There’s much more information in that article, and also at the Tiktaalik website to which we linked above. At that site, click on the “Discovery” tab. It’s worth the visit.
An additional point must be made: Creationists often claim that statements about the age of the earth and of fossils involve circular reasoning, because fossils — presumed to be old — are then used to claim that the rock strata in which they are found must also be old — which is all hogwash because the earth was created only 6,000 years ago. However, as the discovery of Tiktaalik so strikingly demonstrates, the fossil find isn’t what caused the rock stratum to be arbitrarily declared of the proper age, merely to suit the theory of evolution. The geological information was separately developed by geologists, using their own methods, and that information was relied upon as a guide to the proper location for the fossil hunt.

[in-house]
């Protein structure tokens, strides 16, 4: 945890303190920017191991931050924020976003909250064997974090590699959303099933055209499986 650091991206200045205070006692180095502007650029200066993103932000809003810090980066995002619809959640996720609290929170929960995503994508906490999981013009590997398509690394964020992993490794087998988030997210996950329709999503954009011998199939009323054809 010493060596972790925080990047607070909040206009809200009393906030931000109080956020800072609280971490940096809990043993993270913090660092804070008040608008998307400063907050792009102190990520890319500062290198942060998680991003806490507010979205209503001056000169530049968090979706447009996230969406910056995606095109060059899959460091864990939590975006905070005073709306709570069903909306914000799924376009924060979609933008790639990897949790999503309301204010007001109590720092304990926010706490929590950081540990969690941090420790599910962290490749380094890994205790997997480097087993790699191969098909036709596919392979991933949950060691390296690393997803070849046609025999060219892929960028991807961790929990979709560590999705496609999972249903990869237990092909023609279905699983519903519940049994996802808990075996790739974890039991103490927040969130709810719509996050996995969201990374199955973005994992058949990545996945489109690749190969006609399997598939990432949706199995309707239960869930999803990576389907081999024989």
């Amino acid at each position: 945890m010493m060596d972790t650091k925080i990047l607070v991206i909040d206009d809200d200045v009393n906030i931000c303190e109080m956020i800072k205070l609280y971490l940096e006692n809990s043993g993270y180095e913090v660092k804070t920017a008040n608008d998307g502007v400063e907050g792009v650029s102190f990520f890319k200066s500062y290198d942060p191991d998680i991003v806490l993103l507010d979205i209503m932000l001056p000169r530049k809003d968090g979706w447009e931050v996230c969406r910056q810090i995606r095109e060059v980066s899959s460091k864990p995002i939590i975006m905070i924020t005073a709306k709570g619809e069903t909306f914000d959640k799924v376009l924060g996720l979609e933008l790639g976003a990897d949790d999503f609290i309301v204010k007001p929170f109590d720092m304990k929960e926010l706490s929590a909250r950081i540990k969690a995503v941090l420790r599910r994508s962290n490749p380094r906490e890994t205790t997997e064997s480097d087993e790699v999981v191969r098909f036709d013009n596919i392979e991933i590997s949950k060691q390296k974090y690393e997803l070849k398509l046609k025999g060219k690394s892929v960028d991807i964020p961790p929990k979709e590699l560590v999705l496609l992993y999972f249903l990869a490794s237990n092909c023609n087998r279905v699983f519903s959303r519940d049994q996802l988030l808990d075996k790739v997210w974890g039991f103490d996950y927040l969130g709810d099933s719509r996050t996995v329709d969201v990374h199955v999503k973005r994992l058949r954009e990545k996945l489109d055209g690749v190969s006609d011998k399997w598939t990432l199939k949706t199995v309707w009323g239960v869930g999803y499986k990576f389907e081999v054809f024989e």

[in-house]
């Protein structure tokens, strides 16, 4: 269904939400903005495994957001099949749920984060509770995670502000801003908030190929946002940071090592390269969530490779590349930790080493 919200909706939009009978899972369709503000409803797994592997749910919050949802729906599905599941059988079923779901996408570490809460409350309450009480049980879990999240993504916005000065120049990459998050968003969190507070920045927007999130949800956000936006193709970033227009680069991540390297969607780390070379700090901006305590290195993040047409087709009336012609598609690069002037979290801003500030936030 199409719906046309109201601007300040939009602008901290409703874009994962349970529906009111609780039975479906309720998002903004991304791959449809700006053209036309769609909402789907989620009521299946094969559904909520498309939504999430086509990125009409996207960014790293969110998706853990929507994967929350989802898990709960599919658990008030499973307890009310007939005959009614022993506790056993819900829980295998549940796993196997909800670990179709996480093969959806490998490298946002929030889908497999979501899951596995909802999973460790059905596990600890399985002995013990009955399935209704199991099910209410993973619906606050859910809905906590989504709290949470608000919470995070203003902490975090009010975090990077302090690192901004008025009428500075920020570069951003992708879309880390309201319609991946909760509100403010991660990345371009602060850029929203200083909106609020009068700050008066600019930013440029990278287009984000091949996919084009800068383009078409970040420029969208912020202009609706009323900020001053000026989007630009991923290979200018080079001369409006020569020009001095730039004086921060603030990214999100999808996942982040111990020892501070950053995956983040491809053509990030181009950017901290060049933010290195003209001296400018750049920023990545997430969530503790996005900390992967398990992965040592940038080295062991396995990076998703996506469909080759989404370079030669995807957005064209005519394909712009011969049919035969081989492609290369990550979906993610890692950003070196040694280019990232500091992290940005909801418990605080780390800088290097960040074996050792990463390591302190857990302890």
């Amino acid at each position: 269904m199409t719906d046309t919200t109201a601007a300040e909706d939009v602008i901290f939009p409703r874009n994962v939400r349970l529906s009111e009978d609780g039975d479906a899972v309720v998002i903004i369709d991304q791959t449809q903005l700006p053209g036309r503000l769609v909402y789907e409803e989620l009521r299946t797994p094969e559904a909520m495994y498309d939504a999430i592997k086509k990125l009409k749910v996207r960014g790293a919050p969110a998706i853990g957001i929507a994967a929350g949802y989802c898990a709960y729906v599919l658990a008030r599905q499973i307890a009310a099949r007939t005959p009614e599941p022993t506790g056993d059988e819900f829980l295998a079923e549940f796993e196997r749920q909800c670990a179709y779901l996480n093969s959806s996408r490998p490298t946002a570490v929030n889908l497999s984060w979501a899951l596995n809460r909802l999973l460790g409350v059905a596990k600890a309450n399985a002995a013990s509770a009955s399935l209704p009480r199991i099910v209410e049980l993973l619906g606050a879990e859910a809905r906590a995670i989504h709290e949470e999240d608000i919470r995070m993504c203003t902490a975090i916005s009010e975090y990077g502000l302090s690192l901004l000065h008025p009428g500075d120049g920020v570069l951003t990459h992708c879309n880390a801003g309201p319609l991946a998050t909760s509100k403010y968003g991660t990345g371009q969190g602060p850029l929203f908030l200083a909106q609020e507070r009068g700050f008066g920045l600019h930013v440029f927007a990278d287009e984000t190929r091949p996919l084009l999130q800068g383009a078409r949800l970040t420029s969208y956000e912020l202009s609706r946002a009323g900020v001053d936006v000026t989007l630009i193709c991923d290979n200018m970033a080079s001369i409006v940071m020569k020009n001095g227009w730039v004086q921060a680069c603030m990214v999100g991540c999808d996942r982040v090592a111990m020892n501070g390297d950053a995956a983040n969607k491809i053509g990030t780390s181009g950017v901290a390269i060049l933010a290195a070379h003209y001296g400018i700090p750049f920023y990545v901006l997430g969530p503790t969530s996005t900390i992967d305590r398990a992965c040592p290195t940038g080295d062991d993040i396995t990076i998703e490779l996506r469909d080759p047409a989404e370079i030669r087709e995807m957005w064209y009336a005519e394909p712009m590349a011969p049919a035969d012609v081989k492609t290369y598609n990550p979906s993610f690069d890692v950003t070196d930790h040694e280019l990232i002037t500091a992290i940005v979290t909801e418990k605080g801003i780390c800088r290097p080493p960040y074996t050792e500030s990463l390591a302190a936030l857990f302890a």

The point to be emphasized is this: Testing a specific prediction based on both evolution and geology, Shubin and his colleagues searched for the fossil of a transitional creature that — according to the theory of evolution — must have once existed in a place and time like the one geologists said they were searching. Their discovery, after five years of effort, spectacularly confirmed the validity of both geology and evolution theory. That is why the past is scientifically knowable, even if it can’t be observed or re-created in the lab.
Will the creationist to whom you explain this be convinced? Alas, probably not. But at least you’ll know you gave it a good try.